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2003
Take a bow, Mr. Costume Designer, you deserve it. In The Texas Chainsaw Massacre remake, Jessica Biel battles the demented (and inbred) Leatherface in a dirty, sweat-drenched wife-beater. Sadly, it’s her lone horror-movie moment. Unless you count her flirtation with Adam Sandler in I Now Pronounce You Chuck & Larry.



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2005
Cursed was a laughable attempt to reinvent the werewolf genre. Honestly, it sucked. Really. But the one thing it has going for it is Mya’s extended death sequence, which she performs in a form-fitting, leopard-print dress. It’s the only redeemable part of the movie’s 90-minute running time. And the reason why the fast-forward button is precious.



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Daniel Craig's quantum leap


Advertisement

Daniel Craig on James Bond and the Quantum of Solace

By Tim Masters
Entertainment reporter, BBC News

Daniel Craig may be a man of many talents, but he also has the power of prophecy.

"I'm going to get hurt," he said at the press launch for Quantum of Solace in January - just after filming on his second outing as 007 had commenced.

And here's Craig nine months later with his right arm in a sling after a shoulder operation, having also severed his fingertip and had eight stitches in his face after being accidentally kicked by one of his co-stars.

The actor proffers his left arm for a solid - if slightly awkward - handshake and, despite all those injuries, is in an ebullient mood about the new film.

"I'm very happy with the result and director Marc Forster's done an amazing job, so I couldn't be happier at the moment," Craig says, his eyes every as bit as blue in real life as they are on the big screen.

Creative input

Daniel Craig as James Bond
Critics have given Quantum of Solace a largely positive reception
The first reviews have been largely positive and critics and fans are starting to openly declare Craig to be the best Bond of them all.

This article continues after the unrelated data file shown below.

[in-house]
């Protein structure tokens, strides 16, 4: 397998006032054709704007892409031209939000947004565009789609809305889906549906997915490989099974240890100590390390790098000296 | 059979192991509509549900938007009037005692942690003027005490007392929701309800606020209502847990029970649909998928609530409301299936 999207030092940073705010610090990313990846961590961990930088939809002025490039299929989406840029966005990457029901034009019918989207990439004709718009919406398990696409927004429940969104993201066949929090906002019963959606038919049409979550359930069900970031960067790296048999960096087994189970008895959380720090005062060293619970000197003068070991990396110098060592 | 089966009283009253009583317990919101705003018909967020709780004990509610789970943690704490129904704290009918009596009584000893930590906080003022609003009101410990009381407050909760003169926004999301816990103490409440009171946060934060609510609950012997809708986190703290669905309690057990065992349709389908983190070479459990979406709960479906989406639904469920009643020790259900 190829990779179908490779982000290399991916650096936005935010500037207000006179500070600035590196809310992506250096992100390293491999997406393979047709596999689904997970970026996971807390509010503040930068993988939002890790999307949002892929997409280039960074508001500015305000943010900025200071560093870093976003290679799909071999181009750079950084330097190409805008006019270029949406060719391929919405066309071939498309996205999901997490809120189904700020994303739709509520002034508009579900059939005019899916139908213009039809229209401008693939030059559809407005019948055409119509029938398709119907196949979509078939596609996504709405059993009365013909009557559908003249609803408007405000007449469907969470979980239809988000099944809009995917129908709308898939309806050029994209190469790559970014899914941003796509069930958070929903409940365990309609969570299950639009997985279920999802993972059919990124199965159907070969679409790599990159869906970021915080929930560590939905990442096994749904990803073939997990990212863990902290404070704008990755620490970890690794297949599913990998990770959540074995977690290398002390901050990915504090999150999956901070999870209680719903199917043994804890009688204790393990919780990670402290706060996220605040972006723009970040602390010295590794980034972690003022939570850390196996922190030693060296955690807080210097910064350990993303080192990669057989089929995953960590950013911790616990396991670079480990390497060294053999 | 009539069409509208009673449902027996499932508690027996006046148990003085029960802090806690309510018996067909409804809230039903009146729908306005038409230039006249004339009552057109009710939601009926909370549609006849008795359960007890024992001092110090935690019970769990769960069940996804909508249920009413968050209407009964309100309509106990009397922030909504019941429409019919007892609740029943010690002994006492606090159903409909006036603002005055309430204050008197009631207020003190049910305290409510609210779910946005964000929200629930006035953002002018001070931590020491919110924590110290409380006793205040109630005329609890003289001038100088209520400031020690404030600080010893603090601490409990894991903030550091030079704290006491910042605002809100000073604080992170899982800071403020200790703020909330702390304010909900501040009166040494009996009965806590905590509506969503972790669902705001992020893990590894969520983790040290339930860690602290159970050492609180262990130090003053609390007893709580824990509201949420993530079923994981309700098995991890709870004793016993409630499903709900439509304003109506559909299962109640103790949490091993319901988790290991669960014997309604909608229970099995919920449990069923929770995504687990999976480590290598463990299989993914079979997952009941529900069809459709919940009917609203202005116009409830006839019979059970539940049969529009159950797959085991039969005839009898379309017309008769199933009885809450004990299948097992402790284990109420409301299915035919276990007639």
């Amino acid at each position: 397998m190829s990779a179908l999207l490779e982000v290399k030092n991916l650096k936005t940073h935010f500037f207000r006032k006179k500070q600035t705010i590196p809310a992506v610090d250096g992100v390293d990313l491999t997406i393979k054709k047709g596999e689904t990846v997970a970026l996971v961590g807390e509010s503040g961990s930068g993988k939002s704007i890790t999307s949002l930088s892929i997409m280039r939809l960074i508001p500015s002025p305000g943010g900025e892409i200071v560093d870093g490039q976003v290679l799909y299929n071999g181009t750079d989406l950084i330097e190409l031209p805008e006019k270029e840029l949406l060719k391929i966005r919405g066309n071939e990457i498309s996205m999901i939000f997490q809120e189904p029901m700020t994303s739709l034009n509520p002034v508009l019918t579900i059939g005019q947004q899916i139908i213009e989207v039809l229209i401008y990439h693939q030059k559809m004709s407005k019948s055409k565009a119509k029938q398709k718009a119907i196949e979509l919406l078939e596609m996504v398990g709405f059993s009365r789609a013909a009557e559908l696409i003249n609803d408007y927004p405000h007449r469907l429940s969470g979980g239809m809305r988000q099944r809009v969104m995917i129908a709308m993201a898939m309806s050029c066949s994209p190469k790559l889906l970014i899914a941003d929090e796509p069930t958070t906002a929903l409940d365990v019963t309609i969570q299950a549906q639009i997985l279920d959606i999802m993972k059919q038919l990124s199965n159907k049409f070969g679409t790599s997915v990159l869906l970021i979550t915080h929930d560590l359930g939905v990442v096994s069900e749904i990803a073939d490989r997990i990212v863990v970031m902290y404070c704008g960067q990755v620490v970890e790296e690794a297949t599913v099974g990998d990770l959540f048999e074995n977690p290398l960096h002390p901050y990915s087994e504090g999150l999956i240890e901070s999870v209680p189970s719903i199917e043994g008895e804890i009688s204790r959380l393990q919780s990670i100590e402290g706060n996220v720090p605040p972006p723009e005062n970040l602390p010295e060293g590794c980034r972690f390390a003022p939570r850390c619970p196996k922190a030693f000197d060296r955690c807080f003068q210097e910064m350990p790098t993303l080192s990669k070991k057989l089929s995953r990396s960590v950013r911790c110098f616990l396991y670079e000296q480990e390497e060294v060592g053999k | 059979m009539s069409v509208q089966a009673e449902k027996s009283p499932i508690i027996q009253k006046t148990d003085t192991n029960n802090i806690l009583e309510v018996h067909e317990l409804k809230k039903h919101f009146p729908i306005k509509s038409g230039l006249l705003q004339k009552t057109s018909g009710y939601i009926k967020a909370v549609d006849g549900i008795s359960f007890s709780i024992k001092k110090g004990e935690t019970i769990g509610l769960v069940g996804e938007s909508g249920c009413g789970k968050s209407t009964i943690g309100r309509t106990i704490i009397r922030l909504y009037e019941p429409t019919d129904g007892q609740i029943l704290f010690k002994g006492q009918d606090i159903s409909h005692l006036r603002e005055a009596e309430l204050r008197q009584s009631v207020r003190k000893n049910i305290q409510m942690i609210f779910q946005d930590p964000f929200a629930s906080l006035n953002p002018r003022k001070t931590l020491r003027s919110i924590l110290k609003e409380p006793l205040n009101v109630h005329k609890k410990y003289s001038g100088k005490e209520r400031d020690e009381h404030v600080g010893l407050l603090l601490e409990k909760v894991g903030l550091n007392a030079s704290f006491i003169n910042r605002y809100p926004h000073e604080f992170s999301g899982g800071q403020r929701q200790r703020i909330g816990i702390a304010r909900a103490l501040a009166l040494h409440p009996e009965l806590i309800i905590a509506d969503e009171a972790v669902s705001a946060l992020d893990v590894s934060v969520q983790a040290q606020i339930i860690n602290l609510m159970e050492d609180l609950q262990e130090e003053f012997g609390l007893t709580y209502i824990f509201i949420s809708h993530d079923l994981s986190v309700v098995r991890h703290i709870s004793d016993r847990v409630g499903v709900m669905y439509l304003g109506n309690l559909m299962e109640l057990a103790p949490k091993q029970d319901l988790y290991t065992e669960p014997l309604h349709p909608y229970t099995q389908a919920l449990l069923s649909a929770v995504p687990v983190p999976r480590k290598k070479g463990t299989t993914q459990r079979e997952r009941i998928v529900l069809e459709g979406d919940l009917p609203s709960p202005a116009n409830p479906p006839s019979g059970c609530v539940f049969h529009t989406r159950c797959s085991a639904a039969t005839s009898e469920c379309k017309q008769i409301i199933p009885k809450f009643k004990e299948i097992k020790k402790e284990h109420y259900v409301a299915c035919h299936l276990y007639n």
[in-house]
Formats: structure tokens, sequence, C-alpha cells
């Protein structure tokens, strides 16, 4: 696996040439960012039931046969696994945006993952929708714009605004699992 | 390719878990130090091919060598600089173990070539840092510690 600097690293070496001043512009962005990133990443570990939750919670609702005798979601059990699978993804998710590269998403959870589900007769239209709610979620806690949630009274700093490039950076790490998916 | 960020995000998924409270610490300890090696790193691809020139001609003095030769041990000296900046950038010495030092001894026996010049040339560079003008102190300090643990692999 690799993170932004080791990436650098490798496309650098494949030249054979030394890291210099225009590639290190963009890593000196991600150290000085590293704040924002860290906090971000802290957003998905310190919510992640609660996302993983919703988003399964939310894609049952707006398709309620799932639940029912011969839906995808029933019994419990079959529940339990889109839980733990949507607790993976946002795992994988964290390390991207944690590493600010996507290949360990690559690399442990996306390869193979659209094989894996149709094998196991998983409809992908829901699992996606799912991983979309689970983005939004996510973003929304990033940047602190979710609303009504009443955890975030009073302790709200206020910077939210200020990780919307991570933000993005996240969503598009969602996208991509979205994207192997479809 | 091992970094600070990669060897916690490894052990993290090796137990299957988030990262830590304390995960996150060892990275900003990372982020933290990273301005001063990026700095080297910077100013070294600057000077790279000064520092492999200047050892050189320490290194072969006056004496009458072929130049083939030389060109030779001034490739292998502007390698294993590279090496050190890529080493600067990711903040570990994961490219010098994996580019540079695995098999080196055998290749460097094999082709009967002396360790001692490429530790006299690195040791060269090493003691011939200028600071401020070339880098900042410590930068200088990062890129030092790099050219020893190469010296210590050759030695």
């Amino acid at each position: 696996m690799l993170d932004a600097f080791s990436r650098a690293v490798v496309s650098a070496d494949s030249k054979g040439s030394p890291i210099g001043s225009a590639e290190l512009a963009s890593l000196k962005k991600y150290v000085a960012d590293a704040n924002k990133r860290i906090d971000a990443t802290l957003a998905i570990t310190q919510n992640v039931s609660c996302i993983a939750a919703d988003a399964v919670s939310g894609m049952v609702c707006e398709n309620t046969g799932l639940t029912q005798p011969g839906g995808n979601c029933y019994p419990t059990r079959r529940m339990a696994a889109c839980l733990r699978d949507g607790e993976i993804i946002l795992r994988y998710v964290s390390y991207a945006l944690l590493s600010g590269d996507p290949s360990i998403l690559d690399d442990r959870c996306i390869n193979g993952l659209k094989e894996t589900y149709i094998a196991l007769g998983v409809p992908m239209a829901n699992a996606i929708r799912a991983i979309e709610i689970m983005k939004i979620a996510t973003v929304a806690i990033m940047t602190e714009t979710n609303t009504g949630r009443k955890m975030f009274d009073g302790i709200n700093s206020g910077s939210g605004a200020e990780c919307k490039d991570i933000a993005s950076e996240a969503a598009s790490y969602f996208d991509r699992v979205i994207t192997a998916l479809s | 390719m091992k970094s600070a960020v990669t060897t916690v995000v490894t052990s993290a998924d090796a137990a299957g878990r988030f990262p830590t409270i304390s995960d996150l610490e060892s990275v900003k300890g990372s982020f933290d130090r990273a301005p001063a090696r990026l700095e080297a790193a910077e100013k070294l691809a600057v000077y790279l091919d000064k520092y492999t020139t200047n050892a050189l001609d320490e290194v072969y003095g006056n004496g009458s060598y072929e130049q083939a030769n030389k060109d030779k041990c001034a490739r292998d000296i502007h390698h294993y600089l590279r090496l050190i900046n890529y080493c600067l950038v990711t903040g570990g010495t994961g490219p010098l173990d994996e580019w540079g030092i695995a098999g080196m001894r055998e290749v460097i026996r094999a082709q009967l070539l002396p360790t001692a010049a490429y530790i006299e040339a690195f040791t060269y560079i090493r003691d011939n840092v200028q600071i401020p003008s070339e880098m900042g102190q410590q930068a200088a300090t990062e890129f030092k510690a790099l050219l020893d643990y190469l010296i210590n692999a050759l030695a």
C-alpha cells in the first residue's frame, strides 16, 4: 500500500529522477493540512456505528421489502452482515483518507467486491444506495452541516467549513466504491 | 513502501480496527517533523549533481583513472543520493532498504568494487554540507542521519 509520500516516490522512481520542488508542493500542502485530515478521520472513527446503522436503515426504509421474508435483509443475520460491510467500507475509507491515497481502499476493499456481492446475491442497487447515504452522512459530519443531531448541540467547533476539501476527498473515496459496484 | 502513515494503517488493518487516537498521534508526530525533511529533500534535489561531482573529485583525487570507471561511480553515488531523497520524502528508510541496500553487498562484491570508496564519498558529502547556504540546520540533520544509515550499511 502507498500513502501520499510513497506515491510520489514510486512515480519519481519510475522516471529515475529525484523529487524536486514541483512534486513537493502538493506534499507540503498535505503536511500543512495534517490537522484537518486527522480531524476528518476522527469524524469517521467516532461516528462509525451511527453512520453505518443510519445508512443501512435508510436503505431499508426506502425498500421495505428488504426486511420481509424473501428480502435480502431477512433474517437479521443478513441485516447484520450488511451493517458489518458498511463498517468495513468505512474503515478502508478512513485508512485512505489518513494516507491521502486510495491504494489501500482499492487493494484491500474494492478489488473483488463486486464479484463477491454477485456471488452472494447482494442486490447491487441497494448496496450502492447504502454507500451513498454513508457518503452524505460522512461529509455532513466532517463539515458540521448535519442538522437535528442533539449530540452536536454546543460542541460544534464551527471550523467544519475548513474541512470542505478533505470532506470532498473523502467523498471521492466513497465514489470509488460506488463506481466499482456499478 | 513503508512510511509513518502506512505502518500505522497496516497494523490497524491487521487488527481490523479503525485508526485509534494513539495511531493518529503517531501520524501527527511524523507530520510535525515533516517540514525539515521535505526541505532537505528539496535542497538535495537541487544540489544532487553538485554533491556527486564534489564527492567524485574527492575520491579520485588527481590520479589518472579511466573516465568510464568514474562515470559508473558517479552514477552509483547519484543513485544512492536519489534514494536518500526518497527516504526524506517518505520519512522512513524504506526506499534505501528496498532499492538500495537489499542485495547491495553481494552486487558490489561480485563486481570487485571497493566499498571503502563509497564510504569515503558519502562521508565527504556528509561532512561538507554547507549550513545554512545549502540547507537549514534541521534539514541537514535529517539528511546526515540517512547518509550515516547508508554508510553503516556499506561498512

Not least because he has helped reinvent Bond as a cruel and emotionally battered character who is far closer to the superspy of Ian Fleming's novels.

"The character's rounded and 90% of his views I can't go along with," says Craig.

"But he falls in love and falls out of love, he struggles with his work, and to get some of those in the movie is just the job. I don't know another way of doing it - I look to the Flemings for help."

Quantum of Solace is the shortest Bond movie to date, but packs in more locations than ever before.

Filming began in January at Pinewood Studios in the UK before moving on to Panama, Chile's Atacama desert, various locations in Italy including Siena and Lake Garda, plus Bregenz in Austria and San Felipe, Mexico.

The workload, says Craig, was tougher than it was on Casino Royale.

"There was a potential actors' strike in June or July and because we'd started we had to finish on a certain date, so the pressure was on - we couldn't stop. If I'd got an injury and we'd had to stop for a couple of weeks it would have really screwed things around. "

Daniel Craig as James Bond
Quantum of Solace is the shortest Bond film to date
So how much creative input does Craig have in the production process?

"I don't shut up!" he laughs. "I can't give you a percentage. I try and involve myself with everything - but I don't interfere. Marc's the director and it's important that his vision of the movie comes across very strongly.

"We sat in meetings months before we started shooting and talked about what we wanted. So I'm as involved as much as I can be."

Return of Q?

Both of Craig's Bond movies have ditched the gadgets, the glib one-liners, Miss Moneypenny and Q . Bond doesn't even sleep with his feisty sidekick Camille (Olga Kurylenko).

But Craig is adamant that the likes of Moneypenny and Q have not been consigned to Bond history.

Quantum of Solace
Olga Kurylenko plays Bond's sidekick Camille

"No, not at all," he says. "We certainly have to introduce them and earn the right to have them. You can't just drop them in. There's a generation of people who don't know Bond movies and I want them to watch the movies and understand who those characters are."

So how does Daniel Craig - the actor - detach himself from the world of James Bond and keep his feet on the ground?

"By getting away from it as much as possible," says Craig decisively.

"And where do you go?"

"Well I'm not going to tell you, am I?" says Craig with an icy blue warning flash of those piercing eyes. Then he breaks into laughter.

"No, I spend time with my friends and my family the people that matter to me."

And then it's time for a final left-handed shake, before Craig heads off on another assignment with a member of the press.

But James Bond will return in 2010 - and it looks like some old Bond favourites might be joining him too.

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‘Fireproof’ Earns Twice As Much As ‘Religulous’

by Vic Holtreman

Fireproof vs Religulous